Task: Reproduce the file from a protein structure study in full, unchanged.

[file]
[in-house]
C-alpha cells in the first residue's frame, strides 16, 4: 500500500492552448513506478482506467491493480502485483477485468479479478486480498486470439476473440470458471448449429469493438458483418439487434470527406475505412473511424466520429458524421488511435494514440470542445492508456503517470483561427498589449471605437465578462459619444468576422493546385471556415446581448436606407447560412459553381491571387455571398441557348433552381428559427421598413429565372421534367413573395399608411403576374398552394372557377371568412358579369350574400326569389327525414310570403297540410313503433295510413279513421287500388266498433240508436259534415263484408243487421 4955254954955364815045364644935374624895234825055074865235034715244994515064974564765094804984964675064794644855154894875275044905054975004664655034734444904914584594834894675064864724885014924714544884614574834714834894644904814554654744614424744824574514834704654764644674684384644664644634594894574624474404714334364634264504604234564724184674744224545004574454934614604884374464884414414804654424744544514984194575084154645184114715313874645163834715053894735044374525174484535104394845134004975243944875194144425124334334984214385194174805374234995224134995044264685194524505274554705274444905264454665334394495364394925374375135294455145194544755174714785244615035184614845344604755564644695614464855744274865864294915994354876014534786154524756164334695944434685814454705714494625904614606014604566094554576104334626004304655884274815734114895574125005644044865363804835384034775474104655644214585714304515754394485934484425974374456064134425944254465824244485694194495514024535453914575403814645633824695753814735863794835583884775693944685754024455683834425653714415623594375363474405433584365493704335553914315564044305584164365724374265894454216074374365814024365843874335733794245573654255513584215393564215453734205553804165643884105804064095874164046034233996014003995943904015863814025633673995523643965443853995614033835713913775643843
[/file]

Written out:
[in-house]
C-alpha cells in the first residue's frame, strides 16, 4: 500500500492552448513506478482506467491493480502485483477485468479479478486480498486470439476473440470458471448449429469493438458483418439487434470527406475505412473511424466520429458524421488511435494514440470542445492508456503517470483561427498589449471605437465578462459619444468576422493546385471556415446581448436606407447560412459553381491571387455571398441557348433552381428559427421598413429565372421534367413573395399608411403576374398552394372557377371568412358579369350574400326569389327525414310570403297540410313503433295510413279513421287500388266498433240508436259534415263484408243487421 4955254954955364815045364644935374624895234825055074865235034715244994515064974564765094804984964675064794644855154894875275044905054975004664655034734444904914584594834894675064864724885014924714544884614574834714834894644904814554654744614424744824574514834704654764644674684384644664644634594894574624474404714334364634264504604234564724184674744224545004574454934614604884374464884414414804654424744544514984194575084154645184114715313874645163834715053894735044374525174484535104394845134004975243944875194144425124334334984214385194174805374234995224134995044264685194524505274554705274444905264454665334394495364394925374375135294455145194544755174714785244615035184614845344604755564644695614464855744274865864294915994354876014534786154524756164334695944434685814454705714494625904614606014604566094554576104334626004304655884274815734114895574125005644044865363804835384034775474104655644214585714304515754394485934484425974374456064134425944254465824244485694194495514024535453914575403814645633824695753814735863794835583884775693944685754024455683834425653714415623594375363474405433584365493704335553914315564044305584164365724374265894454216074374365814024365843874335733794245573654255513584215393564215453734205553804165643884105804064095874164046034233996014003995943904015863814025633673995523643965443853995614033835713913775643843